The drug maker Merck received approval for an updated version of its Gardasil vaccine, which protects against the virus that causes most cases of cervical cancer. The Food and Drug Administration approved Gardasil 9, which protects against nine strains of the virus called HPV, or human papillomavirus, up from four strains covered by the original vaccine approved in 2006.
Share this article:   Share on FacebookTwitterShare on LinkedinE-mail article
READ MORE


Miss an issue of Genomics Biotech and Emerging Medical Technologies Institute eBrief? Click here to visit the archive page.


Edwards CEO hopes FDA to accelerate approvals of medical devices
Reuters
U.S. health regulators appear open to speeding up approvals of medical devices that currently often reach European markets three to five years ahead of being cleared in the United States, the chief executive officer of Edwards Lifesciences said.
Share this article:   Share on FacebookTwitterShare on LinkedinE-mail article
READ MORE


ACCOUNTABLE CARE ORGANIZATIONS


New accountable care organizations bring health to communities
EHR Intelligence
Payers and healthcare providers continue to collaborate for value-based reimbursement and population health by forming new accountable care organizations and agreements. Providers in Michigan, Colorado, Connecticut, and Arizona announced partnership arrangements that will foster community health and coordinated care.
Share this article:   Share on FacebookTwitterShare on LinkedinE-mail article
READ MORE


AHA: New ACO regulations 'may be moving in the wrong direction'
Hospitals & Health Networks
The Medicare Shared Savings Program has hit a few bumps in its second year, with some accountable care organization participants failing to hit their targets. The feds hope that new rules, proposed earlier this month, will help to build momentum in the accountable care movement, but others — such as the American Hospital Association — are concerned that the changes don’t go far enough.
Share this article:   Share on FacebookTwitterShare on LinkedinE-mail article
READ MORE


MANAGED HEALTHCARE NEWS


ONC data shows money is a major motivator for EHR adoption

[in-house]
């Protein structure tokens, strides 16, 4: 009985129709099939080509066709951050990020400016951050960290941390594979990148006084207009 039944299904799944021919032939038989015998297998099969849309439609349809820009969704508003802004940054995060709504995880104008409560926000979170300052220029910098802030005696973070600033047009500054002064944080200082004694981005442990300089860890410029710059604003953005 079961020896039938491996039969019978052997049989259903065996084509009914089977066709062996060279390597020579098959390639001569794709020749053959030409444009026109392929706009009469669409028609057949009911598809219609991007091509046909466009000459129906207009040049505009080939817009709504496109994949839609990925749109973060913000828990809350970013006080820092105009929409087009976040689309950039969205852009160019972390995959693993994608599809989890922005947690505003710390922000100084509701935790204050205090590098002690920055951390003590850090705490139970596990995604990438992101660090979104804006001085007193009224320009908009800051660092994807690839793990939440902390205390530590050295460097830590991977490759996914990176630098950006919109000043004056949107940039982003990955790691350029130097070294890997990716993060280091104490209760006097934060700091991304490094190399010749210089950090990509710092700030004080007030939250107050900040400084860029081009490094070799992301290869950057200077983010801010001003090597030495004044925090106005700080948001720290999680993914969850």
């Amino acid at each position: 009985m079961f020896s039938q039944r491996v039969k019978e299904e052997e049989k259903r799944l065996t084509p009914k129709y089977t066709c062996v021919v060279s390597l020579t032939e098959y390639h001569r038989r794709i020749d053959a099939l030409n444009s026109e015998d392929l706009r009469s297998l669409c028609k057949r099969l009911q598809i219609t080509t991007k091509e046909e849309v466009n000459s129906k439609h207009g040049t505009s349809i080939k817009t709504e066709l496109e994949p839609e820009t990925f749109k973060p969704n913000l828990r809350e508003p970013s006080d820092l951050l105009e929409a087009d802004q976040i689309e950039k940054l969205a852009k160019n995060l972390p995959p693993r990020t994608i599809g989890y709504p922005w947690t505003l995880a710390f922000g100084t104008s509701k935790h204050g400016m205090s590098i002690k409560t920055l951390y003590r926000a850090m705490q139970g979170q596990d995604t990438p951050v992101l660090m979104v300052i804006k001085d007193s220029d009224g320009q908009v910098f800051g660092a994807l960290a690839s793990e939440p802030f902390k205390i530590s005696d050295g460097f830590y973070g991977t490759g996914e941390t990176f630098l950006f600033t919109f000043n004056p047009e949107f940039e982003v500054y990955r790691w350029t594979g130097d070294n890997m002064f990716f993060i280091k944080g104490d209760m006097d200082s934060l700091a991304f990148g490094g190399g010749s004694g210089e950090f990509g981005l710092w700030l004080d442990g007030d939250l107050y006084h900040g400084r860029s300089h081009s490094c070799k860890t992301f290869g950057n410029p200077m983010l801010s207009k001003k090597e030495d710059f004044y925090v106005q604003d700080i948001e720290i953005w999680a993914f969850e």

By Scott E. Rupp
According to a data brief released recently by the Office of the National Coordinator for Health IT, financial incentives and potential penalties are key motivators for physicians adopting electronic health records since 2009. The brief, based on data from the 2013 National Ambulatory Medical Care Survey, details why physicians have chosen to adopt — or not adopt — EHRs.
Share this article:   Share on FacebookTwitterShare on LinkedinE-mail article
READ MORE


Ebola and the year of horrors and heroes
By Joan Spitrey
Time magazine recently announced its Person of the Year: the Ebola fighters. The runners-up included notable people such as Vladimir Putin and the Ferguson protestors. All of those considered where notable newsmakers this year, but nothing captivated the news — especially within healthcare — than Ebola and the brave souls fighting this enormous fight. This past year a small, microscopic virus showed the world its strength. It spotlighted our deficits in disease control and prevention.
Share this article:   Share on FacebookTwitterShare on LinkedinE-mail article
READ MORE


FAST FACTS
"The largest waterborne disease outbreak in United States history occurred in 1993 in Milwaukee when over 400,000 people became ill with diarrhea when the parasite Cryptosporidium was found in the city's drinking water supply."


TRENDING ARTICLES
Missed last week's issue? See which articles your colleagues read most.

    How well you sleep may depend on your genes (HealthDay News via CBS News)
The NFL has a problem with stem cell treatments (MIT Technology Review)
Why millennials hate their least expensive healthcare option (TIME)
5 key changes providers can expect from the new ACO rule proposal (Healthcare Dive)
Genomics: What you should know (Forbes)

Don't be left behind. Click here to see what else you missed.
 

Genomics Biotech and Emerging Medical Technologies Institute eBrief
Colby Horton, Vice President of Publishing, 469.420.2635
Download media kit

Natalie Rodriguez, Senior Content Editor, 469.420.2635   
Contribute news

This edition of the Genomics Biotech and Emerging Medical Technologies Institute eBrief was sent to ##Email##. To unsubscribe, click here. Did someone forward this edition to you? Subscribe here — it's free!
Recent issues
Dec. 11, 2014
Dec. 4, 2014
Nov. 27, 2014
Nov. 20, 2014



7701 Las Colinas Ridge, Ste. 800, Irving, TX 75063